Lall believes that this tension will only cause trouble down the road. Lall says, “I think that what they are doing is completely wrong. They are using it as a way to intimidate America which is just going to cause bigger problems instead of putting the fire out. America has been allies with Israel for so long it’s not going to change and I think that this is just going to cause more problems on top of everything already going on.”

While as of now only two ships have been taken by the Houthi rebels, more problems may come as a result.

Carrico finds that only conflict will arise from these acts. “I believe that the U.S. will fight Yemen a little to scare them off. They may hurt some parts of Yemen or fight the Houthi rebels back. I do not believe this will actually make the U.S. stop helping Israel because the U.S. has a very strong army. I don’t believe they are scared of one country trying to hurt them.”

America and many other allies have now come together to help end this commotion. By coming to an agreement to stop this blocking of shipping, everyone has a chance to stop this.

President Joe Biden has announced this issue. According to, He said, “Last month, the United States launched Operation Prosperity Guardian—a coalition of more than 20 nations committed to defending international shipping and deterring Houthi attacks in the Red Sea. We also joined more than 40 nations in condemning Houthi threats. Last week, together with 13 allies and partners, we issued an unequivocal warning that Houthi rebels would bear the consequences if their attacks did not cease. And yesterday, the United Nations Security Council passed a resolution demanding the Houthis end attacks on merchant and commercial vessels.”

Some may ask why this is such a big deal. The answer to that is because of two main reasons. The first reason is to show dominance to all countries that use this passage for shipping. The second reason is because of everything that is being lost. says that the largest cargo ship contains around 24,000 TEUs. Each TEU stands for twenty-foot equivalent units. Each one is carried by a single semi-truck. Each ship carries around 1.5 trillion dollars. Though only two ships have been attacked, that means they have lost about three trillion dollars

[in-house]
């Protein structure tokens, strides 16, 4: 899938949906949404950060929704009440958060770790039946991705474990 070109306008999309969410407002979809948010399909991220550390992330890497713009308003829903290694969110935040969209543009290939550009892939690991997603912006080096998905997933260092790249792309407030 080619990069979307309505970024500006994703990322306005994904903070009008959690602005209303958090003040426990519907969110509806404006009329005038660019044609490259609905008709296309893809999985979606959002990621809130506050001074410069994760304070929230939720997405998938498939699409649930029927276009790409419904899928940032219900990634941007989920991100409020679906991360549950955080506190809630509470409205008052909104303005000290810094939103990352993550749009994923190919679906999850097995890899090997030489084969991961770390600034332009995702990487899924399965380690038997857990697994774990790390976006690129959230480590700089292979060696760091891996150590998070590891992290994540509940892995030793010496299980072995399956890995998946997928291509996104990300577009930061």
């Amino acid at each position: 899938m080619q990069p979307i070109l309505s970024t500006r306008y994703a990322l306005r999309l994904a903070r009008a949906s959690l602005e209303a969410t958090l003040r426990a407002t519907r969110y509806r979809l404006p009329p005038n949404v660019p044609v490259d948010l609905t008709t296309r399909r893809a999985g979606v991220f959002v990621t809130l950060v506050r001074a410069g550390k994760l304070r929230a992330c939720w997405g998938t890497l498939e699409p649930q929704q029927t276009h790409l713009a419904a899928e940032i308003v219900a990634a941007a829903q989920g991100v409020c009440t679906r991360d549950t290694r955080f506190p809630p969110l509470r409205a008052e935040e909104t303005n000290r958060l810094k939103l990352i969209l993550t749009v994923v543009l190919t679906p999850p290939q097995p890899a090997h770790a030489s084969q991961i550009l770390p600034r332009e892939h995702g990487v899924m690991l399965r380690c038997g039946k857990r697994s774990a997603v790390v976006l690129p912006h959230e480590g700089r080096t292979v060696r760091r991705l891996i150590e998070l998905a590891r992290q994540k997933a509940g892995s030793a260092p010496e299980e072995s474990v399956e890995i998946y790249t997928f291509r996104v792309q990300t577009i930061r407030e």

Each Cargo ship carries 24,000 TEUs. Each TEU is carried by one Semi-Truck. So far 48,000 TEUs have been taken by the Houthi pirates. (Collections- GetArchive)

From hearing of the extreme loss of products, nations have come together to stop this matter. While no one enjoys conflict, there is certainly some to arise. With this, will also come the end of the fight for waterways.

Biden finds that he, along with America’s allies, will end this feud. “Today’s defensive action follows this extensive diplomatic campaign and Houthi rebels’ escalating attacks against commercial vessels. These targeted strikes are a clear message that the United States and our partners will not tolerate attacks on our personnel or allow hostile actors to imperil freedom of navigation in one of the world’s most critical commercial routes. I will not hesitate to direct further measures to protect our people and the free flow of international commerce as necessary” said Biden.

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About the Contributor
Madison Flores
Madison Flores, Staff Writer
Madison Flores is a Freshman Blue Track student attending Santa Rosa Academy. Madison has been attending SRA since the 6th grade and was a member of the music club and guitar club. Outside of school, Madison is a member of a swim team and has been doing swimming since she was seven-years-old. Her favorite sports are swimming and volleyball. During her free time, she enjoys watching movies and hanging out with family. She has one sister who is two years younger than her. Madison wants her first job to be a lifeguard. She is considering becoming an author in the future, but is still deciding.